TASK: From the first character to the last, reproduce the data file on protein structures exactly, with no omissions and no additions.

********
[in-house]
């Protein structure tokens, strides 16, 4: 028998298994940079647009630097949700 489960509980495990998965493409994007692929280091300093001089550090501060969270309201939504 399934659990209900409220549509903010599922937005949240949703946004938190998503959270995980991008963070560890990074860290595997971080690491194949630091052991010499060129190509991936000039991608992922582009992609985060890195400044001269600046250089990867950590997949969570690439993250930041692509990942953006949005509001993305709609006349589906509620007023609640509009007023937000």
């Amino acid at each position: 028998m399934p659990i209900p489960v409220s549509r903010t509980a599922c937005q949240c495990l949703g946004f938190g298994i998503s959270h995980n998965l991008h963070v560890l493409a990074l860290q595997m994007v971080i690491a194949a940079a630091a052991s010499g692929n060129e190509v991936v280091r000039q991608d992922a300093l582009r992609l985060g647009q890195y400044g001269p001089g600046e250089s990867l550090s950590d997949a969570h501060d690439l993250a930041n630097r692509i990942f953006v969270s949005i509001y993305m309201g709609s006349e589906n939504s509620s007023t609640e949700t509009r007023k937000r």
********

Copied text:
[in-house]
């Protein structure tokens, strides 16, 4: 028998298994940079647009630097949700 489960509980495990998965493409994007692929280091300093001089550090501060969270309201939504 399934659990209900409220549509903010599922937005949240949703946004938190998503959270995980991008963070560890990074860290595997971080690491194949630091052991010499060129190509991936000039991608992922582009992609985060890195400044001269600046250089990867950590997949969570690439993250930041692509990942953006949005509001993305709609006349589906509620007023609640509009007023937000």
């Amino acid at each position: 028998m399934p659990i209900p489960v409220s549509r903010t509980a599922c937005q949240c495990l949703g946004f938190g298994i998503s959270h995980n998965l991008h963070v560890l493409a990074l860290q595997m994007v971080i690491a194949a940079a630091a052991s010499g692929n060129e190509v991936v280091r000039q991608d992922a300093l582009r992609l985060g647009q890195y400044g001269p001089g600046e250089s990867l550090s950590d997949a969570h501060d690439l993250a930041n630097r692509i990942f953006v969270s949005i509001y993305m309201g709609s006349e589906n939504s509620s007023t609640e949700t509009r007023k937000r």